Daily News Archive
From December 13, 2001

Parasitic Wasps Protect Poinsettias from Whitefly Damage

Poinsettias, the red, white and pink potted flowers that seem to be everywhere this time of year, often find themselves infested with little tiny white bugs called silverleaf whiteflies. Given that poinsettias are the top-selling potted plant in the United States, selling over 80 million flowers each year, solving the whitefly problem is no small feat.

Despite this pest problem, people don't necessarily have to bring home a pot contaminated with toxic pesticides for the holidays this year. According to the Environment News Network (ENN), one of the most effective weapons against the whitefly is a parasitic wasp, Eretmocerus eremicus, who is harmless to humans but deadly to whiteflies. Female wasps lay their eggs in whitefly young. Wasp young then grow inside the developing whiteflies, eventually killing them.

"We anticipate that growers may become more interested in using the wasps when whiteflies become resistant to the insecticide most commonly used today in poinsettia greenhouses," Gloria DeGrandi-Hoffman of the Federal Agricultural Research Service told ENN. Ms. DeGrandi-Hoffman and her colleagues developed user-friendly computer software called Biocontrol-Poinsettia that will help poinsettia growers determine how best to use the wasps.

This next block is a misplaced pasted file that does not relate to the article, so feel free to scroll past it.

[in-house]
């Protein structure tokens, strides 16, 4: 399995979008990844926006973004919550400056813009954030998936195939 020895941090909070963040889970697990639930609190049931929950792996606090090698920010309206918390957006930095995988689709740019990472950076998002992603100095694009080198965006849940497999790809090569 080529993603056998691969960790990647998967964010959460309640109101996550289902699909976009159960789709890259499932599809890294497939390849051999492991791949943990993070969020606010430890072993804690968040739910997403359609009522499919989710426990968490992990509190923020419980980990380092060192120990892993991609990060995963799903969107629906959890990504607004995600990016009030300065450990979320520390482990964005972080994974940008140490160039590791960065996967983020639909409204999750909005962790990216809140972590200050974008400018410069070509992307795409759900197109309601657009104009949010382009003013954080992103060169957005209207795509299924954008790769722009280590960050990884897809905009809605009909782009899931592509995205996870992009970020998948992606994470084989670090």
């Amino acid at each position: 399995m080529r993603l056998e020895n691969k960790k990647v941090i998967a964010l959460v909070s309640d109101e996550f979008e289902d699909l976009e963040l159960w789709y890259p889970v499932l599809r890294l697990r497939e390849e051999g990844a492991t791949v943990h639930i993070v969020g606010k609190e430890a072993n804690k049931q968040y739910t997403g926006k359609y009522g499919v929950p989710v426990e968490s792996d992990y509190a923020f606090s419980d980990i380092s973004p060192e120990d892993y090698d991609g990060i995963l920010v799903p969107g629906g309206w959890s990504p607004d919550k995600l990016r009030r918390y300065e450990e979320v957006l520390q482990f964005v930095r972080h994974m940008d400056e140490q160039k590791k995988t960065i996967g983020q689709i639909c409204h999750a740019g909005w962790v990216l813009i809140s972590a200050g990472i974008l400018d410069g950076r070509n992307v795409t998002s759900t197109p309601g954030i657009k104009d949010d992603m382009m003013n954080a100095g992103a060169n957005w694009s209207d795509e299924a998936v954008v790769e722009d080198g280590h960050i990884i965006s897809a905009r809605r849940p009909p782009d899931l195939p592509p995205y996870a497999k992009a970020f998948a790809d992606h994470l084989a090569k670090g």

Participants at the 19th National Pesticide Forum last May in Boulder, CO had a chance to see parasitic wasps up close. Barry Pawson, president of PNE, the company that produces the wasps, and Scott Harvey, an intergrated pest management professional at the University of Colorado (CU) showed wasps and explained the university's program to the conference participants. CU, which utilizes a range of least toxic pest management practices on campus, finds parasitic wasps particularly useful in laboratories and other sensitive areas.